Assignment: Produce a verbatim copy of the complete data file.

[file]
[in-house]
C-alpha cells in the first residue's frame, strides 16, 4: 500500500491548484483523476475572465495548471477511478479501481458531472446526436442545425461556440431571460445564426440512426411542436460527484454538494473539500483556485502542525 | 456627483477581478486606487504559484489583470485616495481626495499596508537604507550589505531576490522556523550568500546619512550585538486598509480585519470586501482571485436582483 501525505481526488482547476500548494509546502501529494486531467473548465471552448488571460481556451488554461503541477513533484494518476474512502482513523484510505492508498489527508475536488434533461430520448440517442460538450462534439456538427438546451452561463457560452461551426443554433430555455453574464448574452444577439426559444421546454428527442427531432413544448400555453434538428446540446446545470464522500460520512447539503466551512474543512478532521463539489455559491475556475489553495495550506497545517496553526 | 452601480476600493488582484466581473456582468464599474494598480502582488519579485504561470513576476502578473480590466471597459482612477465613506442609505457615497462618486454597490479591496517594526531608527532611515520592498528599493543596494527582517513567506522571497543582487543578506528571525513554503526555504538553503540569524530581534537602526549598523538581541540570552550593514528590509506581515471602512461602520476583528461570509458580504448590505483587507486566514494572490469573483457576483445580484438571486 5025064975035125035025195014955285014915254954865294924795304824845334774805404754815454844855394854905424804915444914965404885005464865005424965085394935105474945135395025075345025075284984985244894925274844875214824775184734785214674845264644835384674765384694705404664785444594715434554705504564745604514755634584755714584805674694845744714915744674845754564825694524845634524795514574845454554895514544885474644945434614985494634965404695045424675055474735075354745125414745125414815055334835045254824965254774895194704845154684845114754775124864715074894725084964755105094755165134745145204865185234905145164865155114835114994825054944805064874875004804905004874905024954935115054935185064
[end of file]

[in-house]
C-alpha cells in the first residue's frame, strides 16, 4: 500500500491548484483523476475572465495548471477511478479501481458531472446526436442545425461556440431571460445564426440512426411542436460527484454538494473539500483556485502542525 | 456627483477581478486606487504559484489583470485616495481626495499596508537604507550589505531576490522556523550568500546619512550585538486598509480585519470586501482571485436582483 501525505481526488482547476500548494509546502501529494486531467473548465471552448488571460481556451488554461503541477513533484494518476474512502482513523484510505492508498489527508475536488434533461430520448440517442460538450462534439456538427438546451452561463457560452461551426443554433430555455453574464448574452444577439426559444421546454428527442427531432413544448400555453434538428446540446446545470464522500460520512447539503466551512474543512478532521463539489455559491475556475489553495495550506497545517496553526 | 452601480476600493488582484466581473456582468464599474494598480502582488519579485504561470513576476502578473480590466471597459482612477465613506442609505457615497462618486454597490479591496517594526531608527532611515520592498528599493543596494527582517513567506522571497543582487543578506528571525513554503526555504538553503540569524530581534537602526549598523538581541540570552550593514528590509506581515471602512461602520476583528461570509458580504448590505483587507486566514494572490469573483457576483445580484438571486 5025064975035125035025195014955285014915254954865294924795304824845334774805404754815454844855394854905424804915444914965404885005464865005424965085394935105474945135395025075345025075284984985244894925274844875214824775184734785214674845264644835384674765384694705404664785444594715434554705504564745604514755634584755714584805674694845744714915744674845754564825694524845634524795514574845454554895514544885474644945434614985494634965404695045424675055474735075354745125414745125414815055334835045254824965254774895194704845154684845114754775124864715074894725084964755105094755165134745145204865185234905145164865155114835114994825054944805064874875004804905004874905024954935115054935185064